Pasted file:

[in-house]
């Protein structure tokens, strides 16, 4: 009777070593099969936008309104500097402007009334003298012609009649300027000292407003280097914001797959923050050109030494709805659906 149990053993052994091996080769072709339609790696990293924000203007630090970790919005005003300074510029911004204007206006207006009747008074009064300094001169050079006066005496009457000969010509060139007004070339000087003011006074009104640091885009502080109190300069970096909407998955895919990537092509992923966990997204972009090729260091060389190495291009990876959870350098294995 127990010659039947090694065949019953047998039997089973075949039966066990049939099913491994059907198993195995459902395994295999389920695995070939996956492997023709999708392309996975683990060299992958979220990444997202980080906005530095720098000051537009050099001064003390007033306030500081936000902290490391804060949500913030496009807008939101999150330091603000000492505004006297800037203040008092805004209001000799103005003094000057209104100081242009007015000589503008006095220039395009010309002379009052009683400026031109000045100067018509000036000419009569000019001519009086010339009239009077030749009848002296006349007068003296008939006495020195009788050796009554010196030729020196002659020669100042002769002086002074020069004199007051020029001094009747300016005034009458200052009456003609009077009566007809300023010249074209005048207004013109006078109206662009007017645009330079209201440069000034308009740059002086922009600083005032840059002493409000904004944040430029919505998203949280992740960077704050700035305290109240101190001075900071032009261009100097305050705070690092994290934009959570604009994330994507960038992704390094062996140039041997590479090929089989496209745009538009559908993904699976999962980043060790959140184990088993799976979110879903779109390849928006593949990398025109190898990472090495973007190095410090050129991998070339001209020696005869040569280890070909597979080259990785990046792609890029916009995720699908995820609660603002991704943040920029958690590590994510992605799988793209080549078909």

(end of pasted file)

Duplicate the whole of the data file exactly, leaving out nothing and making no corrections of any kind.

[in-house]
């Protein structure tokens, strides 16, 4: 009777070593099969936008309104500097402007009334003298012609009649300027000292407003280097914001797959923050050109030494709805659906 149990053993052994091996080769072709339609790696990293924000203007630090970790919005005003300074510029911004204007206006207006009747008074009064300094001169050079006066005496009457000969010509060139007004070339000087003011006074009104640091885009502080109190300069970096909407998955895919990537092509992923966990997204972009090729260091060389190495291009990876959870350098294995 127990010659039947090694065949019953047998039997089973075949039966066990049939099913491994059907198993195995459902395994295999389920695995070939996956492997023709999708392309996975683990060299992958979220990444997202980080906005530095720098000051537009050099001064003390007033306030500081936000902290490391804060949500913030496009807008939101999150330091603000000492505004006297800037203040008092805004209001000799103005003094000057209104100081242009007015000589503008006095220039395009010309002379009052009683400026031109000045100067018509000036000419009569000019001519009086010339009239009077030749009848002296006349007068003296008939006495020195009788050796009554010196030729020196002659020669100042002769002086002074020069004199007051020029001094009747300016005034009458200052009456003609009077009566007809300023010249074209005048207004013109006078109206662009007017645009330079209201440069000034308009740059002086922009600083005032840059002493409000904004944040430029919505998203949280992740960077704050700035305290109240101190001075900071032009261009100097305050705070690092994290934009959570604009994330994507960038992704390094062996140039041997590479090929089989496209745009538009559908993904699976999962980043060790959140184990088993799976979110879903779109390849928006593949990398025109190898990472090495973007190095410090050129991998070339001209020696005869040569280890070909597979080259990785990046792609890029916009995720699908995820609660603002991704943040920029958690590590994510992605799988793209080549078909």